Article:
If I’m honest I was rather apprehensive about the first of the British National Women’s road series – the Women’s Tour of Alexandria. Billed as the “toughest course in Europe” I was concerned about how my injuries would cope and expected to be grovelling at the back in pain on the climbs.
Much to my surprise my legs had been feeling really good in the run up to the race. Maybe its the switch to training to power or maybe its the fresh batch of Osmo that’s arrived so I can now use it for every training session… I was surprised because I had PMT and my legs usually feel awful – sore and like I’ve got no power on the bike. It was perfect timing to use Osmo Pre-Load the night before and morning before to see if it would help counter act that. A pre-race spin on my rollers in Hexham high street amused the locals who wandered past. I had a lovely chilled out session – my legs felt amazing, light, fresh and effortless. I was lost in the music on my ipod and the rhythm of my pedalling as dusk approached, looking at the daffidols in the park.
Sarah arrived and joined me outside for a while on her turbo. I’ve obviously done my job as brand ambassador for Osmo well enough as Sarah was trying Osmo for the first time, so our night was spent drinking Pre-Load, using the foam roller and (for me) what seems to have become the norm to help my injuries – a cold salt bath.
An early start was in order on Saturday, and we both drank more Pre-Load on the way there with our warm up starting at 8.15am.
I’d got to the assembly point early, only to then find myself right at the back by the time briefing had started. So as soon as we’d set off I set about moving up on the first climb which was a massive shock to the system as by this point I was stone cold.
The first 20mins of the race were one of the sketchiest 20mins of any race I’ve ever been in. I was mindful to keep moving up where I could as the bunch kept getting strung out and I expected a split at any point.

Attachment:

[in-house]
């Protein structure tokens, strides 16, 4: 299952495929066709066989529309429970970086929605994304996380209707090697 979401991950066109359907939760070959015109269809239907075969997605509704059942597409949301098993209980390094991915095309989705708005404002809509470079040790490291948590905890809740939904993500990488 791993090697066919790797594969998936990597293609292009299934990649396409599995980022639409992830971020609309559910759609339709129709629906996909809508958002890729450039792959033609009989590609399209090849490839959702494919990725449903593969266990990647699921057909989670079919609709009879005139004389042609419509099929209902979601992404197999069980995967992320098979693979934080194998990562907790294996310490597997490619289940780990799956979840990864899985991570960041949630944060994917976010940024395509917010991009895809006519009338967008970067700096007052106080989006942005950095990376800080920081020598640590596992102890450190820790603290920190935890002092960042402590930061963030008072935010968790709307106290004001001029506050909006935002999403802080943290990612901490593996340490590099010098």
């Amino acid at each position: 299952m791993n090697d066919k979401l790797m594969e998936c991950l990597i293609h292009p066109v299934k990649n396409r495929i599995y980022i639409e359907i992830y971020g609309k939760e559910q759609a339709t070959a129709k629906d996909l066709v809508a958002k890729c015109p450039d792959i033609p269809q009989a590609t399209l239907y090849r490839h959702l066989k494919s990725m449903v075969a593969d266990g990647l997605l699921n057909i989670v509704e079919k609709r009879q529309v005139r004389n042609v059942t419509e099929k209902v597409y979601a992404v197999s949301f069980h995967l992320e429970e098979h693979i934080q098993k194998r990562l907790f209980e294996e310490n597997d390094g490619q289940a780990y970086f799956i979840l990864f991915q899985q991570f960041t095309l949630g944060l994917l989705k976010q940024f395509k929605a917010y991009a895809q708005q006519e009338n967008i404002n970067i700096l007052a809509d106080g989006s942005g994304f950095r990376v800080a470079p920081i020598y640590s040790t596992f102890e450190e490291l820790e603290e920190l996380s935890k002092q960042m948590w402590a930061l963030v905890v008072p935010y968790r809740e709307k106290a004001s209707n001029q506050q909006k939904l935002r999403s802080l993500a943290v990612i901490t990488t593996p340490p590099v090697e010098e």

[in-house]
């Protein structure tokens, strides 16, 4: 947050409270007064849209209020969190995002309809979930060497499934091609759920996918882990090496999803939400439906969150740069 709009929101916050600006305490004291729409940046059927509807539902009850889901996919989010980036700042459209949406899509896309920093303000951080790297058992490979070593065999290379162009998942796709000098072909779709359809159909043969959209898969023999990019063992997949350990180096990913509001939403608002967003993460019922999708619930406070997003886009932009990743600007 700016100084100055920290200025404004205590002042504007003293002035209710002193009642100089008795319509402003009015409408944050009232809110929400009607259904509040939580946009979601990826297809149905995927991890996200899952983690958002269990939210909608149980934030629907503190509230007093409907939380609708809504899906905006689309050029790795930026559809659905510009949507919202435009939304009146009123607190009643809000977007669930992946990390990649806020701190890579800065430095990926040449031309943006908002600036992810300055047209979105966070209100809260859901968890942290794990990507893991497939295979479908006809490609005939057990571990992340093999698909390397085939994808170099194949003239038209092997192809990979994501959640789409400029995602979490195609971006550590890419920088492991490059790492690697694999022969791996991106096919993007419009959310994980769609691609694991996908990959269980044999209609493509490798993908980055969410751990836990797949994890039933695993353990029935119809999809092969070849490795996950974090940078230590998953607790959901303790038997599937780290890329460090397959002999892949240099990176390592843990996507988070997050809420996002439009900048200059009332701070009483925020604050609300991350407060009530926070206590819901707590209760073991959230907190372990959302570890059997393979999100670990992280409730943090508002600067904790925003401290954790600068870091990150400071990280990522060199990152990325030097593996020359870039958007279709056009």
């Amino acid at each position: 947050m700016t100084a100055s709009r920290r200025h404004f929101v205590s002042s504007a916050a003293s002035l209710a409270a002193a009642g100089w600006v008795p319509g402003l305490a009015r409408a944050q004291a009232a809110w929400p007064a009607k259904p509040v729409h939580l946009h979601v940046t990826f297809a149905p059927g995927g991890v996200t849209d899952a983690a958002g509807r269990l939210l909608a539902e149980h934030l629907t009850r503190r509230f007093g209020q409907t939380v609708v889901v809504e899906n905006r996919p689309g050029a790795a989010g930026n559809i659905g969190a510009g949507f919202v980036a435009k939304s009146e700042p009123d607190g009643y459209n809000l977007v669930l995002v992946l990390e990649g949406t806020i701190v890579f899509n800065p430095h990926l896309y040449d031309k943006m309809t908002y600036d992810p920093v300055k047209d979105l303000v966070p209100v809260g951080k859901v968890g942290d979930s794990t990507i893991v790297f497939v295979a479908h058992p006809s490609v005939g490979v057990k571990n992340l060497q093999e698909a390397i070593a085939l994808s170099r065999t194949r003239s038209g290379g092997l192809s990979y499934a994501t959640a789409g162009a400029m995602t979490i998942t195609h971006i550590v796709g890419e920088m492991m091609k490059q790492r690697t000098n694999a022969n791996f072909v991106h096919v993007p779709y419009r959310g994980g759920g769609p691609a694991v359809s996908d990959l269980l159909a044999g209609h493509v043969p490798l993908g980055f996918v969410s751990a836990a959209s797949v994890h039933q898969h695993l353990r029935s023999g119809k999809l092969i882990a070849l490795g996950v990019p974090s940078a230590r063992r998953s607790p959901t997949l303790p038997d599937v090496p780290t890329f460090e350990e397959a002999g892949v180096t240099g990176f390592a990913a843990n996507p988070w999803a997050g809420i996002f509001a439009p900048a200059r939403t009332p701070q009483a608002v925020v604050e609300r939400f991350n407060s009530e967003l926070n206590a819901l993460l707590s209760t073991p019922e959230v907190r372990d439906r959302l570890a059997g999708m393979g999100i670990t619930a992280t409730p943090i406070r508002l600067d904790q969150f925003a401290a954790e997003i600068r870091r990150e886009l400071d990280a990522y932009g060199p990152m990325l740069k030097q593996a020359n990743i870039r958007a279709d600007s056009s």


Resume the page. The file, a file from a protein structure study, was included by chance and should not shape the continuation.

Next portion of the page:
There was some nervous inexperienced riders in the bunch and I tried my best to stay away from them but unfortunately one of them fell off going uphill(!!), knocking another rider, Karen from GB Cycles off and into me. I was lucky in that I stayed upright, managing to unclip and get a foot down, leaving my bike to take the impact. And take the impact it did; the damage list is broken spokes in my deep section wheel, possible damage to the carbon and it looks buckled. The mech hanger was ripped off, leaving a bent screw stuck in the frame and my drop out is bent. There’s not a mark on me.
That’s my first crash since I started road racing (this is the start of my third season) and an expensive race to boot – I work full time to fund my love of road racing and there’s little room in the budget for unseen expenses such as this. It was such a stupid crash too and I hope the rider who caused the crashes takes some time to learn to ride in a bunch uphill. Skill is something that a lot of riders neglect over time on the turbo for example, but is something that has been drilled into me since I started racing. Its just as important as being fit and strong. As I stood at the side of the road knowing my race was over after a mere 20mins, neutral service rolled up and then tried to work out what to do with me to get me back to HQ. At that point, Team 22 sponsor Ian from Padon Contracts turned the corner in his van. My saviour – so I was able to get safely back to race HQ and find my car key on route.
And back to Osmo my legs felt great in the brief time I was racing and not how they would normally feel with PMT at all – thank you! I think in hindsight the course might have actually suited me better than my pre-race worries but I’ll find out next year. Thanks to the organiser and helpers for putting on a women only race on closed roads.
I hit the road for home and went straight to Alpine Bikes to get my bike looked at. Big thumbs up to Alpine for helping out and sending my bike of to the Trek hospital where I hope they can fix it. Meanwhile I headed home to take out my frustration at a rubbish day on my winter bike only to find it had been stripped down and not rebuilt…it seemed something out there didn’t want me to ride my bike. Thankfully my other half built it back up the next day so at least I’ve a training bike in the short term even if it is a harsh ride and a tank at that. I have had to make the hard decision to pull out of races in the short term until my bike situation is sorted but on the positive, I’ll get in a decent block of training even if its on my winter bike as everyone is switching to summer bikes, ouch!
Photo credit Padon Contracts